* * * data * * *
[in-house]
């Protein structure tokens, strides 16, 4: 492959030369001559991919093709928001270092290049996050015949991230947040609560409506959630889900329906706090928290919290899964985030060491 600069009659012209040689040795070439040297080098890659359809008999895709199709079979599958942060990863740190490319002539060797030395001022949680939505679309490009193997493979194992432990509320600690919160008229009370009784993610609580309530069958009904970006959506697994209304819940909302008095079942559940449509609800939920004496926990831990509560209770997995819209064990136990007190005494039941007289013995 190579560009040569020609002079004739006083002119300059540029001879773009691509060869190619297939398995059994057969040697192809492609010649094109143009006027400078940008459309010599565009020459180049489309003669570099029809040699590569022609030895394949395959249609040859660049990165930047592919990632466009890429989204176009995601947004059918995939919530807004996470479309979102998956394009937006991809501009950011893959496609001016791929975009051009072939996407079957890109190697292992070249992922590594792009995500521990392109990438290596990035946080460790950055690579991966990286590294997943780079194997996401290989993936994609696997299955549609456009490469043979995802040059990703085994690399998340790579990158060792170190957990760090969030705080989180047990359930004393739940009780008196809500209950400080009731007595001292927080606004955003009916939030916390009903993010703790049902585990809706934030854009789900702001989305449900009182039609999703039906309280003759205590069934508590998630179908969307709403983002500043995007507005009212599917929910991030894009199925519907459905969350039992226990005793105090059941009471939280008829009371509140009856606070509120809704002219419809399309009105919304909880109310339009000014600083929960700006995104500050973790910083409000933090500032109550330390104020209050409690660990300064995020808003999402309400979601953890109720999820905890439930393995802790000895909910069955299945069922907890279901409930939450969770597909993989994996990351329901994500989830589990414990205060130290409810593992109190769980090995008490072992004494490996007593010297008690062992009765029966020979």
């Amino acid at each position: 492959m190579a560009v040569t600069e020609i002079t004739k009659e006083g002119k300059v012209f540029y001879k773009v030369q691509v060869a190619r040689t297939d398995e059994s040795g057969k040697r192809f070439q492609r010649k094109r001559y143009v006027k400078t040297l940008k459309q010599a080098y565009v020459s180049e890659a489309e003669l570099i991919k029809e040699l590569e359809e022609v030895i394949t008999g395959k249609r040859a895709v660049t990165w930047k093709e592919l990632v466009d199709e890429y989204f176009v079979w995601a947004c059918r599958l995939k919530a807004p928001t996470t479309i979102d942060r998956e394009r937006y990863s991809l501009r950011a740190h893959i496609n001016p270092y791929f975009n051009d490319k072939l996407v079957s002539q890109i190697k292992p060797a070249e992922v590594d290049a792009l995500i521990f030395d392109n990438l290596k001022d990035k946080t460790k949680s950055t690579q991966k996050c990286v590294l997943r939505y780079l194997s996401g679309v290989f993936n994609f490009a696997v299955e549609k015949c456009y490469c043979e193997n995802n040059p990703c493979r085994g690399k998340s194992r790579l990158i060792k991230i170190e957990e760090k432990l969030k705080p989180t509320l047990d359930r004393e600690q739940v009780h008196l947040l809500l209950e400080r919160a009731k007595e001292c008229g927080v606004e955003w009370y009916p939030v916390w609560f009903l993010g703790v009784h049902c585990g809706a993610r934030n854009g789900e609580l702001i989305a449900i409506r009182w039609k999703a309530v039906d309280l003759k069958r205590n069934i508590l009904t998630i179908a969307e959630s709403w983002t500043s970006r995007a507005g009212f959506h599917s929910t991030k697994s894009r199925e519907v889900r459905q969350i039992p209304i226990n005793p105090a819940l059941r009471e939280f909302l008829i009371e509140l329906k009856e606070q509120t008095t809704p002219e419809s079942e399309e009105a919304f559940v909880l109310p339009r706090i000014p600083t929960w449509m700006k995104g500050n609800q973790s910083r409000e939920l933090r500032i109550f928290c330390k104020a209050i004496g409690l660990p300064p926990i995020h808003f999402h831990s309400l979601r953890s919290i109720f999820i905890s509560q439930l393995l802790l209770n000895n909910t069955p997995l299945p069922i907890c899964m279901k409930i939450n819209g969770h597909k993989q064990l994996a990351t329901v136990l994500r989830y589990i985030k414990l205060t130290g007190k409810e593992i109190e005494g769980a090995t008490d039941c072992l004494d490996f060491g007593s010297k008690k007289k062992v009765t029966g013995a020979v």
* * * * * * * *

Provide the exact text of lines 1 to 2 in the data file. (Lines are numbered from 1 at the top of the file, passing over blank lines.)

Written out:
[in-house]
């Protein structure tokens, strides 16, 4: 492959030369001559991919093709928001270092290049996050015949991230947040609560409506959630889900329906706090928290919290899964985030060491 600069009659012209040689040795070439040297080098890659359809008999895709199709079979599958942060990863740190490319002539060797030395001022949680939505679309490009193997493979194992432990509320600690919160008229009370009784993610609580309530069958009904970006959506697994209304819940909302008095079942559940449509609800939920004496926990831990509560209770997995819209064990136990007190005494039941007289013995 190579560009040569020609002079004739006083002119300059540029001879773009691509060869190619297939398995059994057969040697192809492609010649094109143009006027400078940008459309010599565009020459180049489309003669570099029809040699590569022609030895394949395959249609040859660049990165930047592919990632466009890429989204176009995601947004059918995939919530807004996470479309979102998956394009937006991809501009950011893959496609001016791929975009051009072939996407079957890109190697292992070249992922590594792009995500521990392109990438290596990035946080460790950055690579991966990286590294997943780079194997996401290989993936994609696997299955549609456009490469043979995802040059990703085994690399998340790579990158060792170190957990760090969030705080989180047990359930004393739940009780008196809500209950400080009731007595001292927080606004955003009916939030916390009903993010703790049902585990809706934030854009789900702001989305449900009182039609999703039906309280003759205590069934508590998630179908969307709403983002500043995007507005009212599917929910991030894009199925519907459905969350039992226990005793105090059941009471939280008829009371509140009856606070509120809704002219419809399309009105919304909880109310339009000014600083929960700006995104500050973790910083409000933090500032109550330390104020209050409690660990300064995020808003999402309400979601953890109720999820905890439930393995802790000895909910069955299945069922907890279901409930939450969770597909993989994996990351329901994500989830589990414990205060130290409810593992109190769980090995008490072992004494490996007593010297008690062992009765029966020979």